Talk to most any healthcare practitioner and they’ll tell you to “try for five” or to incorporate more fruits and vegetables into your diet. This advice is great and all, but many of these practitioners don’t tell you how to incorporate more fruits and vegetables into your diet. This is why there are registered dietitians to help reduce to overwhelmed feeling you may get from the vast amount of information on the internet.
Before we get on to how to incorporate more fruits and vegetables into your diet, it is important to understand what one serving of fruits and vegetables looks like.
Fresh fruit, such as apples and oranges = a fruit the size of a fist
Fresh, canned, or frozen fruit = ½ cup serving
Dried fruit = ¼ cup serving
Raw, leafy greens = 1 cup
Fresh, frozen, or canned vegetables = ½ cup
So, for those of you who have been told that you need to incorporate more fruits and vegetables into your diet, here are 5 ways on how you can do that:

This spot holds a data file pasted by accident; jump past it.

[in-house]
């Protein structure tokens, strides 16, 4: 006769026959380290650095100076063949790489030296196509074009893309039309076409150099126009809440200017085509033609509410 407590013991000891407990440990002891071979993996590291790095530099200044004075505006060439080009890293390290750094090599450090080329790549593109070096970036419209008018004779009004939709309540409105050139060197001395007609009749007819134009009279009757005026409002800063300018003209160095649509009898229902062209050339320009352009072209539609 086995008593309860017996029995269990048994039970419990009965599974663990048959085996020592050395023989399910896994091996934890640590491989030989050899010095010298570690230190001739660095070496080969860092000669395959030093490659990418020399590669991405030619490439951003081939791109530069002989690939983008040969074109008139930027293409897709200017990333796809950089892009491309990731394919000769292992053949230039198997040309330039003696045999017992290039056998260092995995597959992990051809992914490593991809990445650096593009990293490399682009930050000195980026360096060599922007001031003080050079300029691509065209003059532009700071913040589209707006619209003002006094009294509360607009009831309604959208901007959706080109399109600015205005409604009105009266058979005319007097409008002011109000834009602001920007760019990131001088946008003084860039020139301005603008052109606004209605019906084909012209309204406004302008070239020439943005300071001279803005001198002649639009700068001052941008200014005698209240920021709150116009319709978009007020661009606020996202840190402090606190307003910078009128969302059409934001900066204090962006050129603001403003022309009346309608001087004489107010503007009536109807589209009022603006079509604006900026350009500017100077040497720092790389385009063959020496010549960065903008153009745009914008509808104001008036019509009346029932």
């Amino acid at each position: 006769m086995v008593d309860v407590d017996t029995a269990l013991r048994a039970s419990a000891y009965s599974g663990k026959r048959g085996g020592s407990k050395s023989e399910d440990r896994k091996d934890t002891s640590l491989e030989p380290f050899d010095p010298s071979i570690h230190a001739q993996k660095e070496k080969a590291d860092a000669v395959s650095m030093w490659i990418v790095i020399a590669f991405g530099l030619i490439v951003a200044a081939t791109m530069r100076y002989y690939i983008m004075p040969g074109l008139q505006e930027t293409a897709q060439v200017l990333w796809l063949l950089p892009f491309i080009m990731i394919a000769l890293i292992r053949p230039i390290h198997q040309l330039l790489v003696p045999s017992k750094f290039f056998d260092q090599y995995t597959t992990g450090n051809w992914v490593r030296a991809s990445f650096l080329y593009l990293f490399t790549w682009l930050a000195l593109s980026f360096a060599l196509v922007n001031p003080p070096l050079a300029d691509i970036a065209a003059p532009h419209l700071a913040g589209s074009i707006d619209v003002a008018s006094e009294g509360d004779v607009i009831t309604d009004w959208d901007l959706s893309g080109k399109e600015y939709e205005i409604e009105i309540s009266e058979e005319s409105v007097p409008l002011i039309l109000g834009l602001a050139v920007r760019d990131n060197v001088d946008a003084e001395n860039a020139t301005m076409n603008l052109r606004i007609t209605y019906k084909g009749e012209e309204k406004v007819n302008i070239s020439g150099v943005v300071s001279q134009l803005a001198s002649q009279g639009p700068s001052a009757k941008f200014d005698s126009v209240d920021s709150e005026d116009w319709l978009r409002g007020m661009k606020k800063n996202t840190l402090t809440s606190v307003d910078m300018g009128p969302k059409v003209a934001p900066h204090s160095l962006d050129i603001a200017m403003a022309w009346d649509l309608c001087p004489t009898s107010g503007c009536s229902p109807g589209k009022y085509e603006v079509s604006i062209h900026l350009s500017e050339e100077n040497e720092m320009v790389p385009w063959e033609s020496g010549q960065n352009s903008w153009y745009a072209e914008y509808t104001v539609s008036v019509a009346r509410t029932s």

1. Start your day by adding ¼ cup of dried fruit to your cereal in the morning. If cereal isn’t your thing, then add ½ cup of frozen fruit along with 1 cup of spinach or kale into a smoothie, for a nutrient rich breakfast.
2. Top yogurt with fresh, dried, or even frozen fruit for a filling mid-morning snack.
3. For lunch, have a veggie packed salad with lettuce, tomatoes, beans, corn, cheese, chicken, and an olive oil-based salad dressing. If you prefer sandwiches, top your sandwich with lettuce, tomatoes, and peppers to add a nice crunch.
4. Have raw carrots or bell pepper strips with hummus or a Greek yogurt-based ranch dip for an afternoon snack.
5. For dinner, roast carrots, peppers, zucchini, tomatoes, and onions drizzled in olive oil and lightly seasoned with salt and pepper. You could even toss some diced potatoes onto the roasting pan.
These are just a few of the many ways you can add additional fruits and vegetables into your diet.